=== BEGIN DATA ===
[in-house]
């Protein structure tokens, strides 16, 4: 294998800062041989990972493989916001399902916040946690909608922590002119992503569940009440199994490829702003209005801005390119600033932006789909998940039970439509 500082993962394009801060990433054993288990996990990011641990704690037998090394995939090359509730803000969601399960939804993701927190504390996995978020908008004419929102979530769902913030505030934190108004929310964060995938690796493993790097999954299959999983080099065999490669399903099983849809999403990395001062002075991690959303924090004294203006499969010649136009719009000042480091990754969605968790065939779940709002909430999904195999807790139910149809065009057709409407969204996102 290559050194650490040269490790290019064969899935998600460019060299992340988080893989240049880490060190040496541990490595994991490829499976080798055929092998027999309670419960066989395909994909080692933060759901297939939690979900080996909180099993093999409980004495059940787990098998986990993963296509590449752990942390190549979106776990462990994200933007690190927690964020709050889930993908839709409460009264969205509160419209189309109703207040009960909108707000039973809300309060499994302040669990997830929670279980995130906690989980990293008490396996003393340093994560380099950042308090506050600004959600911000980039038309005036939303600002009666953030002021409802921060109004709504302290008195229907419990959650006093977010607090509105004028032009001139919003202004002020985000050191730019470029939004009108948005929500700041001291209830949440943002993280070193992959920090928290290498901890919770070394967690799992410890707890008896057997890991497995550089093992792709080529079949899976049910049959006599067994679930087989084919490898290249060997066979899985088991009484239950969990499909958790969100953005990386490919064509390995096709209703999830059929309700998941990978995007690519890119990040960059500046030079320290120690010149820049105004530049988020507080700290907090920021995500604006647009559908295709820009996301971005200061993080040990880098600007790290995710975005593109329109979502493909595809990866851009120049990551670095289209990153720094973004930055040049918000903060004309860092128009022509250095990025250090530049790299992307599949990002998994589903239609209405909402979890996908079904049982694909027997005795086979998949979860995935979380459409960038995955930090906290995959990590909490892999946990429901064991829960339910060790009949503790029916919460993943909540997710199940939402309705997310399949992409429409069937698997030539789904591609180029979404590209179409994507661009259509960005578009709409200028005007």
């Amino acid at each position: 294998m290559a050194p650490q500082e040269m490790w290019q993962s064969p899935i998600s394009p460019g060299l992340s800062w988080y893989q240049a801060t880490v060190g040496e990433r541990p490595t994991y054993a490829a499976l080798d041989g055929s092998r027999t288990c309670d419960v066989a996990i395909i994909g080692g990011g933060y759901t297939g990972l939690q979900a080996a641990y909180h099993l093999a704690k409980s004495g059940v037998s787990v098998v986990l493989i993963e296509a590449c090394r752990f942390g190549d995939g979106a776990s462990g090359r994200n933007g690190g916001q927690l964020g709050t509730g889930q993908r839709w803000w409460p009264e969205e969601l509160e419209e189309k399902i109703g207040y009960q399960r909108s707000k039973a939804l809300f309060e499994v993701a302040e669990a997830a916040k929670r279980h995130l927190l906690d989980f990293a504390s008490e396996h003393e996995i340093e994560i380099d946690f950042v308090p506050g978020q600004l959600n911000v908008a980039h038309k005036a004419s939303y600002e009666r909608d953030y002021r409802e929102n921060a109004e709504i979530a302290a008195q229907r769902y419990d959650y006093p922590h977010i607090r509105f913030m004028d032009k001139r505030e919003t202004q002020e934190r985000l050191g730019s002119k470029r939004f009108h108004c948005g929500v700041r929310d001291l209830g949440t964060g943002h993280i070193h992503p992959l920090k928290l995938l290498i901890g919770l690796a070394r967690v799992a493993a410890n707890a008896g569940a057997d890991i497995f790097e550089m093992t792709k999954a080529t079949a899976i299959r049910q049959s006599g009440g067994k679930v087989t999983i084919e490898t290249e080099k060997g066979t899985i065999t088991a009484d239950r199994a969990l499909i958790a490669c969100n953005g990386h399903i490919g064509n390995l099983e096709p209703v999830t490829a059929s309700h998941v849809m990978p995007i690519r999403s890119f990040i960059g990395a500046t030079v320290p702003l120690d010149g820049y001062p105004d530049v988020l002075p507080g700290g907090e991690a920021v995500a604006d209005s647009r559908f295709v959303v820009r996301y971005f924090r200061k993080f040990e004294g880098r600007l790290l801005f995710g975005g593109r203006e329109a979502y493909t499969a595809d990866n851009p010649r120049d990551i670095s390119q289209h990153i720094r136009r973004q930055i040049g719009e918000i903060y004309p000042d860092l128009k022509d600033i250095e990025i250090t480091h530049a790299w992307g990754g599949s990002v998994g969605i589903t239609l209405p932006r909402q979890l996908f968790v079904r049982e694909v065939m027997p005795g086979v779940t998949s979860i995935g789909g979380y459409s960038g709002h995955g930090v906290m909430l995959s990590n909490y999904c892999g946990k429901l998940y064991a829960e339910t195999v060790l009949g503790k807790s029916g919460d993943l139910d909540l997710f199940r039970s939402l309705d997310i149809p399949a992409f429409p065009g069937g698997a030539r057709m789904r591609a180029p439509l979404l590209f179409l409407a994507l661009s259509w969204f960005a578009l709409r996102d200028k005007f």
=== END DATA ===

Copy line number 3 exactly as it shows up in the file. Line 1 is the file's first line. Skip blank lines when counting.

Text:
């Amino acid at each position: 294998m290559a050194p650490q500082e040269m490790w290019q993962s064969p899935i998600s394009p460019g060299l992340s800062w988080y893989q240049a801060t880490v060190g040496e990433r541990p490595t994991y054993a490829a499976l080798d041989g055929s092998r027999t288990c309670d419960v066989a996990i395909i994909g080692g990011g933060y759901t297939g990972l939690q979900a080996a641990y909180h099993l093999a704690k409980s004495g059940v037998s787990v098998v986990l493989i993963e296509a590449c090394r752990f942390g190549d995939g979106a776990s462990g090359r994200n933007g690190g916001q927690l964020g709050t509730g889930q993908r839709w803000w409460p009264e969205e969601l509160e419209e189309k399902i109703g207040y009960q399960r909108s707000k039973a939804l809300f309060e499994v993701a302040e669990a997830a916040k929670r279980h995130l927190l906690d989980f990293a504390s008490e396996h003393e996995i340093e994560i380099d946690f950042v308090p506050g978020q600004l959600n911000v908008a980039h038309k005036a004419s939303y600002e009666r909608d953030y002021r409802e929102n921060a109004e709504i979530a302290a008195q229907r769902y419990d959650y006093p922590h977010i607090r509105f913030m004028d032009k001139r505030e919003t202004q002020e934190r985000l050191g730019s002119k470029r939004f009108h108004c948005g929500v700041r929310d001291l209830g949440t964060g943002h993280i070193h992503p992959l920090k928290l995938l290498i901890g919770l690796a070394r967690v799992a493993a410890n707890a008896g569940a057997d890991i497995f790097e550089m093992t792709k999954a080529t079949a899976i299959r049910q049959s006599g009440g067994k679930v087989t999983i084919e490898t290249e080099k060997g066979t899985i065999t088991a009484d239950r199994a969990l499909i958790a490669c969100n953005g990386h399903i490919g064509n390995l099983e096709p209703v999830t490829a059929s309700h998941v849809m990978p995007i690519r999403s890119f990040i960059g990395a500046t030079v320290p702003l120690d010149g820049y001062p105004d530049v988020l002075p507080g700290g907090e991690a920021v995500a604006d209005s647009r559908f295709v959303v820009r996301y971005f924090r200061k993080f040990e004294g880098r600007l790290l801005f995710g975005g593109r203006e329109a979502y493909t499969a595809d990866n851009p010649r120049d990551i670095s390119q289209h990153i720094r136009r973004q930055i040049g719009e918000i903060y004309p000042d860092l128009k022509d600033i250095e990025i250090t480091h530049a790299w992307g990754g599949s990002v998994g969605i589903t239609l209405p932006r909402q979890l996908f968790v079904r049982e694909v065939m027997p005795g086979v779940t998949s979860i995935g789909g979380y459409s960038g709002h995955g930090v906290m909430l995959s990590n909490y999904c892999g946990k429901l998940y064991a829960e339910t195999v060790l009949g503790k807790s029916g919460d993943l139910d909540l997710f199940r039970s939402l309705d997310i149809p399949a992409f429409p065009g069937g698997a030539r057709m789904r591609a180029p439509l979404l590209f179409l409407a994507l661009s259509w969204f960005a578009l709409r996102d200028k005007f």